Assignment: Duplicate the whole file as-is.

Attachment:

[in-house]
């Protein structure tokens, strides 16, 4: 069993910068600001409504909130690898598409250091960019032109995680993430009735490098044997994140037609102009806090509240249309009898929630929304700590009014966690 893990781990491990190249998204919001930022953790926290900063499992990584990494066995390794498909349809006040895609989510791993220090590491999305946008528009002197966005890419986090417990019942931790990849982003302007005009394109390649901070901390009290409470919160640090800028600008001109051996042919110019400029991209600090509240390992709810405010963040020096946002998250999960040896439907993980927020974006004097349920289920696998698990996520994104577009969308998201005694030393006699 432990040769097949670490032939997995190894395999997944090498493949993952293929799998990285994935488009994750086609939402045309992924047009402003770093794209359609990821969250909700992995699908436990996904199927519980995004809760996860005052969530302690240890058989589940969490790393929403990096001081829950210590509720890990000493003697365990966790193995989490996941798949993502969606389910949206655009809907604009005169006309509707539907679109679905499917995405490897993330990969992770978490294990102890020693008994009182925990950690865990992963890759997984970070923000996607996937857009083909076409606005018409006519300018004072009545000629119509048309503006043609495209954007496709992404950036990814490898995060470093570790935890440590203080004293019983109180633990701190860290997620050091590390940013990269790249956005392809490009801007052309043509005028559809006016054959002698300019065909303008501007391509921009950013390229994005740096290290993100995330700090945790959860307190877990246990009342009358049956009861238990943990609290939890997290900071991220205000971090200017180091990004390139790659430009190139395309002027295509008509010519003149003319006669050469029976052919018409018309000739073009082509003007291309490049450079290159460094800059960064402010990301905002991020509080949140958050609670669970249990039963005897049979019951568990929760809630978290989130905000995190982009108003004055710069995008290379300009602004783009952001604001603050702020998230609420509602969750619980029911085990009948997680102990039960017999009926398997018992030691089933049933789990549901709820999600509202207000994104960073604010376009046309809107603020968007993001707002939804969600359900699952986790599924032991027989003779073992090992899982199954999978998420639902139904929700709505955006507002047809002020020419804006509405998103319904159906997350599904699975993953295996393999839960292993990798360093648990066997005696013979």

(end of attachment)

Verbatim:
[in-house]
């Protein structure tokens, strides 16, 4: 069993910068600001409504909130690898598409250091960019032109995680993430009735490098044997994140037609102009806090509240249309009898929630929304700590009014966690 893990781990491990190249998204919001930022953790926290900063499992990584990494066995390794498909349809006040895609989510791993220090590491999305946008528009002197966005890419986090417990019942931790990849982003302007005009394109390649901070901390009290409470919160640090800028600008001109051996042919110019400029991209600090509240390992709810405010963040020096946002998250999960040896439907993980927020974006004097349920289920696998698990996520994104577009969308998201005694030393006699 432990040769097949670490032939997995190894395999997944090498493949993952293929799998990285994935488009994750086609939402045309992924047009402003770093794209359609990821969250909700992995699908436990996904199927519980995004809760996860005052969530302690240890058989589940969490790393929403990096001081829950210590509720890990000493003697365990966790193995989490996941798949993502969606389910949206655009809907604009005169006309509707539907679109679905499917995405490897993330990969992770978490294990102890020693008994009182925990950690865990992963890759997984970070923000996607996937857009083909076409606005018409006519300018004072009545000629119509048309503006043609495209954007496709992404950036990814490898995060470093570790935890440590203080004293019983109180633990701190860290997620050091590390940013990269790249956005392809490009801007052309043509005028559809006016054959002698300019065909303008501007391509921009950013390229994005740096290290993100995330700090945790959860307190877990246990009342009358049956009861238990943990609290939890997290900071991220205000971090200017180091990004390139790659430009190139395309002027295509008509010519003149003319006669050469029976052919018409018309000739073009082509003007291309490049450079290159460094800059960064402010990301905002991020509080949140958050609670669970249990039963005897049979019951568990929760809630978290989130905000995190982009108003004055710069995008290379300009602004783009952001604001603050702020998230609420509602969750619980029911085990009948997680102990039960017999009926398997018992030691089933049933789990549901709820999600509202207000994104960073604010376009046309809107603020968007993001707002939804969600359900699952986790599924032991027989003779073992090992899982199954999978998420639902139904929700709505955006507002047809002020020419804006509405998103319904159906997350599904699975993953295996393999839960292993990798360093648990066997005696013979």